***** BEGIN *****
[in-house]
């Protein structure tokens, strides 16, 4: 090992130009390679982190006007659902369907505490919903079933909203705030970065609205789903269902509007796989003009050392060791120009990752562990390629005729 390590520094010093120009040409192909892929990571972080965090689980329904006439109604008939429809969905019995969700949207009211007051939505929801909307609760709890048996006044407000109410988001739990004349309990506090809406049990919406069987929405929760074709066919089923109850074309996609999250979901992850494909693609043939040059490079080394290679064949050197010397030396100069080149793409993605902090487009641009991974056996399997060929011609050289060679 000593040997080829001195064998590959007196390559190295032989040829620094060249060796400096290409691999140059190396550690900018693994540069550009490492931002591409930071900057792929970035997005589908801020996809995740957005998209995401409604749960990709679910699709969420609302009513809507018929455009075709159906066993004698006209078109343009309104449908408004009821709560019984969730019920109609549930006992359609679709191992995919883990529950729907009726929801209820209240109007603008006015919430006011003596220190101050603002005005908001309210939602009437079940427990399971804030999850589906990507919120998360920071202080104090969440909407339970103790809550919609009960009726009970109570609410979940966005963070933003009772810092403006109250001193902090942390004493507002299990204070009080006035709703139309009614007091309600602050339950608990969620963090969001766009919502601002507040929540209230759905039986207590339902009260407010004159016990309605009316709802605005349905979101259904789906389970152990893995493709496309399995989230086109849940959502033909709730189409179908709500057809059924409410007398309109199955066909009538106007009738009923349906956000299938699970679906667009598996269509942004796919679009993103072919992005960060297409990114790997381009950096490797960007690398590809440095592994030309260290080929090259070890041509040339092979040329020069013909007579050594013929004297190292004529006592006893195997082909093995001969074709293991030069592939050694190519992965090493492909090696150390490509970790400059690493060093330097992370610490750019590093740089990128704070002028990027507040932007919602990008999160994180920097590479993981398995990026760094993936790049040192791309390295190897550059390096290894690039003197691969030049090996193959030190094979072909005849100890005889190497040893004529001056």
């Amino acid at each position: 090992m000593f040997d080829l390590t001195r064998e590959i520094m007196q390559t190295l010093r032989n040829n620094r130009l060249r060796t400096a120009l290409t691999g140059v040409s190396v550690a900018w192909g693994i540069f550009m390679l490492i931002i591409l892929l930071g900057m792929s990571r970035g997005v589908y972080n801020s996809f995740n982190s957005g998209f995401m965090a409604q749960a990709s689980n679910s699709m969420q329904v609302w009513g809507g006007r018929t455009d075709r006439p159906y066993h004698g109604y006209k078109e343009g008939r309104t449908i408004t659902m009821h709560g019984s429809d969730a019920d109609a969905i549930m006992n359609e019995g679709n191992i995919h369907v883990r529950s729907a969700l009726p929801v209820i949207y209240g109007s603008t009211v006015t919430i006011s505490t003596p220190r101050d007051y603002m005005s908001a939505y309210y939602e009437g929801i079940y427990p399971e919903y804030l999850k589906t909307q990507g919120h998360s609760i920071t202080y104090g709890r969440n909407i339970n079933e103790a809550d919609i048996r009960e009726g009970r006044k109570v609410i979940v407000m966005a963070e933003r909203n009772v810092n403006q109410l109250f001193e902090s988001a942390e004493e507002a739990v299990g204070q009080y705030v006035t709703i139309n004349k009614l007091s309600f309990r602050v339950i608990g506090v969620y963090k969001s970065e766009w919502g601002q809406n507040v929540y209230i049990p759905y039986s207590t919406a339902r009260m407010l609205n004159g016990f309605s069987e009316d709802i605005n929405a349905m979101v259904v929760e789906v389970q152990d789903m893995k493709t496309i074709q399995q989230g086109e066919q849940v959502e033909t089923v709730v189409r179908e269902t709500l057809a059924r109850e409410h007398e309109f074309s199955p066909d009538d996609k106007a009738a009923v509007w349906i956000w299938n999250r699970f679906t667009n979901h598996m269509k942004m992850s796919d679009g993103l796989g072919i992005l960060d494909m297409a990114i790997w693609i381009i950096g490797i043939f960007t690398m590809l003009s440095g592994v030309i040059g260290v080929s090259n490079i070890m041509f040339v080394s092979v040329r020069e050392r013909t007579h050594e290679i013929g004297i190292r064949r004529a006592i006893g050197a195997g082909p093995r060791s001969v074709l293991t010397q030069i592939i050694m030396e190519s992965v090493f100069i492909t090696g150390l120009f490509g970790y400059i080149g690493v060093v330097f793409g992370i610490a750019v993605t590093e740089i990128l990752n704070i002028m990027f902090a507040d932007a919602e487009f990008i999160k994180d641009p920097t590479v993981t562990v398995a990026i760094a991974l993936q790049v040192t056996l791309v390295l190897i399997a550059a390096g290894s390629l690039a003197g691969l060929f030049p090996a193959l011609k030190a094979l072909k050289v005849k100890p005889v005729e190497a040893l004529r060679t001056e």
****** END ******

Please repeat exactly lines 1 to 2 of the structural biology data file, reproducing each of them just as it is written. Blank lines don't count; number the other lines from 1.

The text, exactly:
[in-house]
């Protein structure tokens, strides 16, 4: 090992130009390679982190006007659902369907505490919903079933909203705030970065609205789903269902509007796989003009050392060791120009990752562990390629005729 390590520094010093120009040409192909892929990571972080965090689980329904006439109604008939429809969905019995969700949207009211007051939505929801909307609760709890048996006044407000109410988001739990004349309990506090809406049990919406069987929405929760074709066919089923109850074309996609999250979901992850494909693609043939040059490079080394290679064949050197010397030396100069080149793409993605902090487009641009991974056996399997060929011609050289060679 000593040997080829001195064998590959007196390559190295032989040829620094060249060796400096290409691999140059190396550690900018693994540069550009490492931002591409930071900057792929970035997005589908801020996809995740957005998209995401409604749960990709679910699709969420609302009513809507018929455009075709159906066993004698006209078109343009309104449908408004009821709560019984969730019920109609549930006992359609679709191992995919883990529950729907009726929801209820209240109007603008006015919430006011003596220190101050603002005005908001309210939602009437079940427990399971804030999850589906990507919120998360920071202080104090969440909407339970103790809550919609009960009726009970109570609410979940966005963070933003009772810092403006109250001193902090942390004493507002299990204070009080006035709703139309009614007091309600602050339950608990969620963090969001766009919502601002507040929540209230759905039986207590339902009260407010004159016990309605009316709802605005349905979101259904789906389970152990893995493709496309399995989230086109849940959502033909709730189409179908709500057809059924409410007398309109199955066909009538106007009738009923349906956000299938699970679906667009598996269509942004796919679009993103072919992005960060297409990114790997381009950096490797960007690398590809440095592994030309260290080929090259070890041509040339092979040329020069013909007579050594013929004297190292004529006592006893195997082909093995001969074709293991030069592939050694190519992965090493492909090696150390490509970790400059690493060093330097992370610490750019590093740089990128704070002028990027507040932007919602990008999160994180920097590479993981398995990026760094993936790049040192791309390295190897550059390096290894690039003197691969030049090996193959030190094979072909005849100890005889190497040893004529001056």